Salary expectations leading to tension, report claims

SALARY expectations are a growing source of tension between businesses and employees, according to industry reports.
Salary expectations leading to tension, report claims Salary expectations leading to tension, report claims Salary expectations leading to tension, report claims Salary expectations leading to tension, report claims Salary expectations leading to tension, report claims

Alison Middleton

Hudson's Salary and Employment Insights 2012 series of reports said almost half of hiring managers report their preferred candidates looked for packages which exceed their budget.

About 43% increased their budget to secure the best candidate, while the remaining employers settled for their second-choice. It said about six out of ten employees feel they deserve a pay rise in 2012.

Two-thirds of employers say they are worried about losing their existing high performers while nearly seven out of 10 employees are considering moving jobs this year.

The reports also warned a cost-driven approach and corner-cutting could lead to mistakes, with poor hires causing untold damage in company morale, productivity and profits.

"Employers are under pressure to simultaneously improve the quality of their hires and control the cost of these hires - they need valuable employees to take the business forward, but not at any cost," Hudson New Zealand executive general manager Roman Rogers said.

"Facing the tension of trying to do more with less is especially difficult when salary is the top driver for 36% of employees, with many believing that it will be ‘easy' or ‘very easy' to find a similar job with comparable pay and conditions."

Across the board, nearly 28% of employers intend to increase permanent staff levels. Candidates with business acumen, a cross-functional knowledge and an ability to contribute to the organisation's overall strategic direction are highly sought-after across all sectors.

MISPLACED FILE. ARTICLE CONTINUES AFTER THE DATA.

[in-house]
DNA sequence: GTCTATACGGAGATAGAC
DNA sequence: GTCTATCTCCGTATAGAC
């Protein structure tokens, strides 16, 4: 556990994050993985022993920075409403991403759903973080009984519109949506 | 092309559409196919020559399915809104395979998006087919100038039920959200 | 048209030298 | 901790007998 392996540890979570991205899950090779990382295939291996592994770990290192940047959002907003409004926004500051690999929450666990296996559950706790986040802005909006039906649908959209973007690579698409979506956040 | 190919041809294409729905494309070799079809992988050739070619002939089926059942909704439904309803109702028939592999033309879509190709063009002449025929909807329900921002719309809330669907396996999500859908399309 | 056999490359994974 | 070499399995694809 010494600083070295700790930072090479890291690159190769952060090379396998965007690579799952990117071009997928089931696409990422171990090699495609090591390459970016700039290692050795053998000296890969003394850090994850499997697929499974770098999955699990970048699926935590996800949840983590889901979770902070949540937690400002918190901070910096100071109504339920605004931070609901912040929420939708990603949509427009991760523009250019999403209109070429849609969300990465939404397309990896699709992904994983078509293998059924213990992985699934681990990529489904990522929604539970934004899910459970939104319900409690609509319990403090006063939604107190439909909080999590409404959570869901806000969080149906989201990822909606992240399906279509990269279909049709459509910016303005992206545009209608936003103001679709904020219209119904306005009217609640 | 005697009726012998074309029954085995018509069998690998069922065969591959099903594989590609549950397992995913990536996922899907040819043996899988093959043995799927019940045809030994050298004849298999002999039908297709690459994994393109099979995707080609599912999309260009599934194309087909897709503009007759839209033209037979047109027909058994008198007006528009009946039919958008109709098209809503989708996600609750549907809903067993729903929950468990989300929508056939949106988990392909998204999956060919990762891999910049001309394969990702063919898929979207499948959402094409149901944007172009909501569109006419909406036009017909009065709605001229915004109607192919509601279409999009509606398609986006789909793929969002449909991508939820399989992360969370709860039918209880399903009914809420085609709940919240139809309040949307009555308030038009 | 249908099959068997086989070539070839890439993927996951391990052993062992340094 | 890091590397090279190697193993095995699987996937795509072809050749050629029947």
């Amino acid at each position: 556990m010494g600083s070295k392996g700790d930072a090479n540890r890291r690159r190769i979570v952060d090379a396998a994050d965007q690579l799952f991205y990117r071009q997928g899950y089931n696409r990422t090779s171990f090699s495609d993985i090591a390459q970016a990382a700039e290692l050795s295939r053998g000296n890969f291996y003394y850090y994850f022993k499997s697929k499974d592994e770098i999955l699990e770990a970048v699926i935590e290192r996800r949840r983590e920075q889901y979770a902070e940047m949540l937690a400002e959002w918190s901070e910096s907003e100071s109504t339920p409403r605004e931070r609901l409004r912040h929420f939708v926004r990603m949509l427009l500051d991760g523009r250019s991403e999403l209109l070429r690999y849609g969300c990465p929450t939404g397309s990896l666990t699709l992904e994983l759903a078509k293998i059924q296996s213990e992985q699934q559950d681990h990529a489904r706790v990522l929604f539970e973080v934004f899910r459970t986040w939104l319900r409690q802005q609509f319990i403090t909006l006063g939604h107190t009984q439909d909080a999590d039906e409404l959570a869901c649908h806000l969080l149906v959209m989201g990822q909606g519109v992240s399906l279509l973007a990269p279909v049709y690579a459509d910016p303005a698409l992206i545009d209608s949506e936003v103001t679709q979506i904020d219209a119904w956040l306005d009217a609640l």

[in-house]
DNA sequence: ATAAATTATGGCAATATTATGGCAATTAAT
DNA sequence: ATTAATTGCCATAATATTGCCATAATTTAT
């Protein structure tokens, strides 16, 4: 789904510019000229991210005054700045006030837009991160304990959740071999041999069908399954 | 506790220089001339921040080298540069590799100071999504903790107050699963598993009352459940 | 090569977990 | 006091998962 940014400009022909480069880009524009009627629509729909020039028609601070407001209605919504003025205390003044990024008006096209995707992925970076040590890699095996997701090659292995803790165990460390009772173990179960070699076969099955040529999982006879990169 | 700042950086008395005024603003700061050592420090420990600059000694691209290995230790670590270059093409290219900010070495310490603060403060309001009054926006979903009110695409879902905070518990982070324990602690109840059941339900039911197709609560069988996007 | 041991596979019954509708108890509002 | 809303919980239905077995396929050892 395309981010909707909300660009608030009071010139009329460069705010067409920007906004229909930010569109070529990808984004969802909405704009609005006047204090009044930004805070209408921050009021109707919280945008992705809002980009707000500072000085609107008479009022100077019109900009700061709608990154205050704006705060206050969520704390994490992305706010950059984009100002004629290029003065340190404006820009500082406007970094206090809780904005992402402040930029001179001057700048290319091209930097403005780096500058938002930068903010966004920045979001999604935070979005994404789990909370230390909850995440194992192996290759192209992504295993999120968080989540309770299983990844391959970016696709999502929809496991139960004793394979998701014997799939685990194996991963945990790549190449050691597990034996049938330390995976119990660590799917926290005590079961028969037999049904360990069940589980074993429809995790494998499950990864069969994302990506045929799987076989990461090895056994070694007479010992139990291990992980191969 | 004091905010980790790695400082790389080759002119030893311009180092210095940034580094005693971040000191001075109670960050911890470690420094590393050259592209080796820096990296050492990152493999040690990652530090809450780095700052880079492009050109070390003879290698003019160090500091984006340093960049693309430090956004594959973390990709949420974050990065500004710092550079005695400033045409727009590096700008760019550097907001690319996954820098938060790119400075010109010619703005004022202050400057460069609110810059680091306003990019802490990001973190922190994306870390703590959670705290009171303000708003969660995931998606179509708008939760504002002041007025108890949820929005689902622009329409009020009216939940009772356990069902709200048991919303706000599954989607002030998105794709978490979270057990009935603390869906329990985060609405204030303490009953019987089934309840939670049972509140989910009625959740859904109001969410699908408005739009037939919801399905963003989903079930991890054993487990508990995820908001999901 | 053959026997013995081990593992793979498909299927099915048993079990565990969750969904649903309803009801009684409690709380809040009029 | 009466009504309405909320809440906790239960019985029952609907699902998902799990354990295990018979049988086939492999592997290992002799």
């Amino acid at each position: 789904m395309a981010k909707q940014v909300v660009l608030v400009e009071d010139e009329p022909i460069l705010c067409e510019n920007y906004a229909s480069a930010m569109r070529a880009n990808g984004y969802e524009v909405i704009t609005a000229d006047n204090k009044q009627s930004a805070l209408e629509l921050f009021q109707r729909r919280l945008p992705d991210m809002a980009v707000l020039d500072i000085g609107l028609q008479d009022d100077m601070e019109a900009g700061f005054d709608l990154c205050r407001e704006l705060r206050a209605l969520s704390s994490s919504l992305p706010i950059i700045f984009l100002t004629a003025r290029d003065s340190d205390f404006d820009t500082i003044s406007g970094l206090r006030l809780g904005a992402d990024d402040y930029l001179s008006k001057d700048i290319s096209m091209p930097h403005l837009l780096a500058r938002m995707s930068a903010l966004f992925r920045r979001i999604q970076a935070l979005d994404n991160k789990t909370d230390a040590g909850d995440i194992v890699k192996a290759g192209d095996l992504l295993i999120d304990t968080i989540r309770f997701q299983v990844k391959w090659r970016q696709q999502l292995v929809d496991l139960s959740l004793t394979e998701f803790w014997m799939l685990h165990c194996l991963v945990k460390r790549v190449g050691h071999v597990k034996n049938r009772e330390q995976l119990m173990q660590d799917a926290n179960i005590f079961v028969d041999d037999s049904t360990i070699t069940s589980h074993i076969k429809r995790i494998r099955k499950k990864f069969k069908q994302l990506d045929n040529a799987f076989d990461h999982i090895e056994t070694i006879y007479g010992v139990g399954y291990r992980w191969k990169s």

"Salaries are increasing, particularly for talented mid to senior hires," Rogers added.

"In challenging times, businesses can't afford to compromise on investing in their people, but at the same time they face a dilemma with corporate growth rates lagging employees' heightened salary expectations. We suggest they fine-tune their recruitment strategies to find and retain high performers who can make the biggest difference to the bottom line."

The skills shortage is intensifying competition for the most talented candidates, and 46% of employers said it was harder to secure the right candidates in 2011, particularly for senior strategic and managerial roles.

"In order for managers to cope with the increasing salary pressure being placed on them, they need to understand the difference between ‘cost' and ‘value' when choosing their teams and allocating their salaries," Rogers said.

To help organisations address the gap between rising salaries and slowing profit growth, Hudson recommends companies adjust their approach to recruiting to ensure they get the best performers.

Hudson said organisations need to identify high achievers by broadening their approach from technical qualifications and experience to measuring candidates' motivational and behavioural attributes.